How evidence-based approaches to justice are improving the well-being ofNew York’s communities
Centers: Prisoner Reentry Institute, Research and Evaluation Center, From Punishment to Public Health, Data Collaborative for Justice
Author: Michael Friedrich
PRI convened a work group of local stakeholders to advocate for changes to the exclusion policy. The New York City Housing Authority (NYCHA), which administers public housing, has a long-standing policy of seeking to evict or exclude residents who are arrested. Residents could apply to have an exclusion lifted, but the application was confusing and they often didn’t know it existed. Together, PRI and the work group, now led by PRI’s Director of Public Policy Alison Wilkey, helped NYCHA create a clearer application to lift permanent exclusions, helped draft new guidelines about limiting the use of exclusions, and made sure tenants are informed of the policy. As a result, the number of people excluded declined by more than 50 percent from 2016 to 2018.
PRI is just one of the research centers at John Jay College driving real-world policy reform that makes New York’s communities stronger and more just. Policymakers are eager for new solutions that will better the system, but they don’t arise from nowhere. John Jay’s research centers provide evidence-based partnerships and guidance that city officials and state legislators need to create better policy.
Since 2005, PRI has been dedicated to helping people live successfully in their communities after contact with the criminal justice system. “When people come out of incarceration, they basically need to construct a whole life for themselves,” said Jacobs. The center engages in a combination of public advocacy, direct service and collaborative partnerships to promote a range of reentry practices, with a focus on creating pathways from justice involvement to education and career advancement.
In addition to its work with NYCHA, PRI advocates for higher education in prison—priming what they like to call the prison-to-college pipeline. One tool they recently produced to influence policy in that area is a report that maps the landscape of higher education in New York State prisons. Surveying 15 college programs across 26 facilities, PRI found that only 3 percent of the 47,500 people in New York State prisons were participating in higher education programs, despite recently expanded funding.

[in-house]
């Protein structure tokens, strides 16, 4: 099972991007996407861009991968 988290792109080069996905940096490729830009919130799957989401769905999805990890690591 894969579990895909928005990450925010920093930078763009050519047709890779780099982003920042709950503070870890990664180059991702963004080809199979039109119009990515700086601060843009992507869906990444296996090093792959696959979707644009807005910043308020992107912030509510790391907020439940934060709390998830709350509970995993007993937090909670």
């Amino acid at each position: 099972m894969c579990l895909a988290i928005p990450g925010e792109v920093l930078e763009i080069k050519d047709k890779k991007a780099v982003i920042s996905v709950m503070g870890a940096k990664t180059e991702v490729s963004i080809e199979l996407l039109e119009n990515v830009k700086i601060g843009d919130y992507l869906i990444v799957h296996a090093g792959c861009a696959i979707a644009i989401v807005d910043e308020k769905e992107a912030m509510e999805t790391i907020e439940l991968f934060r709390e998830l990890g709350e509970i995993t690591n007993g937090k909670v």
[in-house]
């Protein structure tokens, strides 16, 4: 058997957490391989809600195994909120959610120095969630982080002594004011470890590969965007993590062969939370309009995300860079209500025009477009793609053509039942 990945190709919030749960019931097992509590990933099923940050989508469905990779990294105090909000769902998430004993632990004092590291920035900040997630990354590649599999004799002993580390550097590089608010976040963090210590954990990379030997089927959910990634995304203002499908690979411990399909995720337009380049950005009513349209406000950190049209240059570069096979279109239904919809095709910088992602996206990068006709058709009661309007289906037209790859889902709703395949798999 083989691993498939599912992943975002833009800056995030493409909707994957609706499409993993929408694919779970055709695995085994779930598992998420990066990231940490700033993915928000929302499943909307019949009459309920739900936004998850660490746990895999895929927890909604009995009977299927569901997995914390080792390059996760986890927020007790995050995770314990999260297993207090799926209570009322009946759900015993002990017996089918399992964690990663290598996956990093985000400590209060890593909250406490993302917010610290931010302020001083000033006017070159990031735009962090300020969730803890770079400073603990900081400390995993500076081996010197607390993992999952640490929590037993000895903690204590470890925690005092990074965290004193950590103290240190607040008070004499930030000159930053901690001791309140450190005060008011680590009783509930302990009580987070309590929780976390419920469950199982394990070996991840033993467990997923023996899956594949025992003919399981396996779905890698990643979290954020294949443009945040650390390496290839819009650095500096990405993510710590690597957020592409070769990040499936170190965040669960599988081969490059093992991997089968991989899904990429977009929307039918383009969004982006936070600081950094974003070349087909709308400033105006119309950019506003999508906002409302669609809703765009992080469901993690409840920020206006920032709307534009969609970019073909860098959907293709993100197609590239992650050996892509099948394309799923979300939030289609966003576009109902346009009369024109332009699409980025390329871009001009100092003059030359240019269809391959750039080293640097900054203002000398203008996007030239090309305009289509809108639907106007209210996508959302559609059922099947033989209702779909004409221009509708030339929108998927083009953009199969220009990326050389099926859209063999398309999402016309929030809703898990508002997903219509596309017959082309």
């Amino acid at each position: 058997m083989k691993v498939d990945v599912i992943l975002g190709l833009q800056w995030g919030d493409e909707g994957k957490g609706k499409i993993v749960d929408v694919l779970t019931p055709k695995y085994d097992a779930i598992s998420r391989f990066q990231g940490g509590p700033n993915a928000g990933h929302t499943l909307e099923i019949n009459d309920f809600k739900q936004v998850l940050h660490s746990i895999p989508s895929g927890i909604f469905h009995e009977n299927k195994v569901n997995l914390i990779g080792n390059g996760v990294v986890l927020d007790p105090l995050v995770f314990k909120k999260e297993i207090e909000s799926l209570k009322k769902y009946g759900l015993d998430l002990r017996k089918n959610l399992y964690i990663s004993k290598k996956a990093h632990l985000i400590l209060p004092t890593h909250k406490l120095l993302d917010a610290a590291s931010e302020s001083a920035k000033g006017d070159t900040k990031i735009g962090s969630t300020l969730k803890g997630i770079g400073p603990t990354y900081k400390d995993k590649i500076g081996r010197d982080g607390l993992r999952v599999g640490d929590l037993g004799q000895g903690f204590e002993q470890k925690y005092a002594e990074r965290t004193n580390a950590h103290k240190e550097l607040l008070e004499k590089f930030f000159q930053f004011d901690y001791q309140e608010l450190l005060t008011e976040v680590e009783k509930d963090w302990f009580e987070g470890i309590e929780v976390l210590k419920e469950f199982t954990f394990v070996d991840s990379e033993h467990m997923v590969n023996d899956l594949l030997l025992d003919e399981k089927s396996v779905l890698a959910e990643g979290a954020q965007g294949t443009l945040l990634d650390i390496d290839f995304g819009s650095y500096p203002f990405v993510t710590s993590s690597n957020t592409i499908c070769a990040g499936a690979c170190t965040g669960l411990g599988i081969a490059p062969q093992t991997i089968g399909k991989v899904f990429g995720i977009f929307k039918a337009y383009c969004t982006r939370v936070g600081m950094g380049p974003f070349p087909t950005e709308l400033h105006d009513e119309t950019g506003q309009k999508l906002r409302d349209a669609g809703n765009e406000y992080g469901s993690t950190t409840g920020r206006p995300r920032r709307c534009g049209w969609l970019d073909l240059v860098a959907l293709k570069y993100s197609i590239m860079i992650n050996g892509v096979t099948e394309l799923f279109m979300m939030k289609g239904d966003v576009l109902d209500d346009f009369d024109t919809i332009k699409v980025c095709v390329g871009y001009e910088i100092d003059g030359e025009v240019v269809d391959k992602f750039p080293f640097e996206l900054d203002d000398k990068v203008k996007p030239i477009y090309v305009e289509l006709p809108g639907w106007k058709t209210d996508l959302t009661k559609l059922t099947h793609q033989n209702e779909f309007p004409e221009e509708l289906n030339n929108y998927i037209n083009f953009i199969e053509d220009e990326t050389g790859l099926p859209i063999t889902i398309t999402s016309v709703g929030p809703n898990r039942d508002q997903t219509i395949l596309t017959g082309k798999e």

The idea of the report, said Jacobs, is to provide a reference point for policymakers so PRI can promote the expansion of education programs that contribute to the growth and well-being of returning citizens.
At the Research and Evaluation Center, a team of researchers is evaluating New York City-based programs and policies. One high-profile project has been their work measuring the impact of Cure Violence, a public health approach to violence reduction. The program relies on neighborhood-based workers, often with a history of justice involvement, to develop relationships with the people most likely to be involved in violence, mediate and offer supportive services. It explicitly avoids using state authority and the threat of punishment.
“The ideal Cure Violence worker is someone who is old enough to know better, who has been down the road of gang involvement, maybe did some time in prison,” said Dr. Jeff Butts, director of REC. “Now they’re home and wanting to work with younger people in the neighborhood to keep them from following the same path.” Often, said Butts, they have information about potential violence much earlier than authorities, and can help reinforce community norms against violence.
“Politically, it’s a difficult program to operate,” said Butts, since city officials are often wary of the neighborhood workers’ criminal histories. But REC’s research makes a strong case for its effectiveness in the South Bronx and Brooklyn. When weighed against comparison sites in other neighborhoods, Cure Violence areas see greater violence reductions. That translates not just to saved lives but also lower social costs, which has helped get policymakers on board. “There’s enough of an effect to say that it’s a worthwhile program.”
Butts says that explaining this research clearly to the public is key to shifting policy. “You can’t change policy, no matter how smart you are, just by publishing articles in academic journals and hoping that someone reads them one day.”
LESS PUNISHMENT, LESS CRIME
Violence isn’t the only kind of crime that can be reduced with less punitive solutions. With his research project From Punishment to Public Health (P2PH), Director Jeff Coots is driving an agenda to increase the use of public health interventions across the system. Their work involves getting people from different sectors—government, law enforcement, community leaders, social workers—in the same room to talk about the problems they face. “Punishment alone is not getting us the public safety outcomes we want,” said Coots. “How do we identify public-health-style solutions that can respond where punishment does not, and isolation will not?”